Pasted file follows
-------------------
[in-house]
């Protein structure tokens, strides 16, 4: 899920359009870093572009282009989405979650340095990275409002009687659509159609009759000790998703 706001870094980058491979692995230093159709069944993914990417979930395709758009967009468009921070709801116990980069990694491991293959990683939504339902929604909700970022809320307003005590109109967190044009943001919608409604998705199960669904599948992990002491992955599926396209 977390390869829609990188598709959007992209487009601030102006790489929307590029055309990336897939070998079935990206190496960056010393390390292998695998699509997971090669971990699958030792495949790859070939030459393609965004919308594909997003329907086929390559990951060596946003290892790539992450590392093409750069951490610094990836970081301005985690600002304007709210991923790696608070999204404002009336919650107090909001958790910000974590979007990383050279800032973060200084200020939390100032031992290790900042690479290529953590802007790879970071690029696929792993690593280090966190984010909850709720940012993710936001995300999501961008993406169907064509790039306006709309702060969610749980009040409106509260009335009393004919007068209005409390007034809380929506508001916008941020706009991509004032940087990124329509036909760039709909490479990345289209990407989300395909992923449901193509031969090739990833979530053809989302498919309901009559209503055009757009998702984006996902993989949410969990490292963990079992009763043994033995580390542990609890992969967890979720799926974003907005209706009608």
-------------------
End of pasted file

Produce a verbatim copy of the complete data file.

[in-house]
């Protein structure tokens, strides 16, 4: 899920359009870093572009282009989405979650340095990275409002009687659509159609009759000790998703 706001870094980058491979692995230093159709069944993914990417979930395709758009967009468009921070709801116990980069990694491991293959990683939504339902929604909700970022809320307003005590109109967190044009943001919608409604998705199960669904599948992990002491992955599926396209 977390390869829609990188598709959007992209487009601030102006790489929307590029055309990336897939070998079935990206190496960056010393390390292998695998699509997971090669971990699958030792495949790859070939030459393609965004919308594909997003329907086929390559990951060596946003290892790539992450590392093409750069951490610094990836970081301005985690600002304007709210991923790696608070999204404002009336919650107090909001958790910000974590979007990383050279800032973060200084200020939390100032031992290790900042690479290529953590802007790879970071690029696929792993690593280090966190984010909850709720940012993710936001995300999501961008993406169907064509790039306006709309702060969610749980009040409106509260009335009393004919007068209005409390007034809380929506508001916008941020706009991509004032940087990124329509036909760039709909490479990345289209990407989300395909992923449901193509031969090739990833979530053809989302498919309901009559209503055009757009998702984006996902993989949410969990490292963990079992009763043994033995580390542990609890992969967890979720799926974003907005209706009608």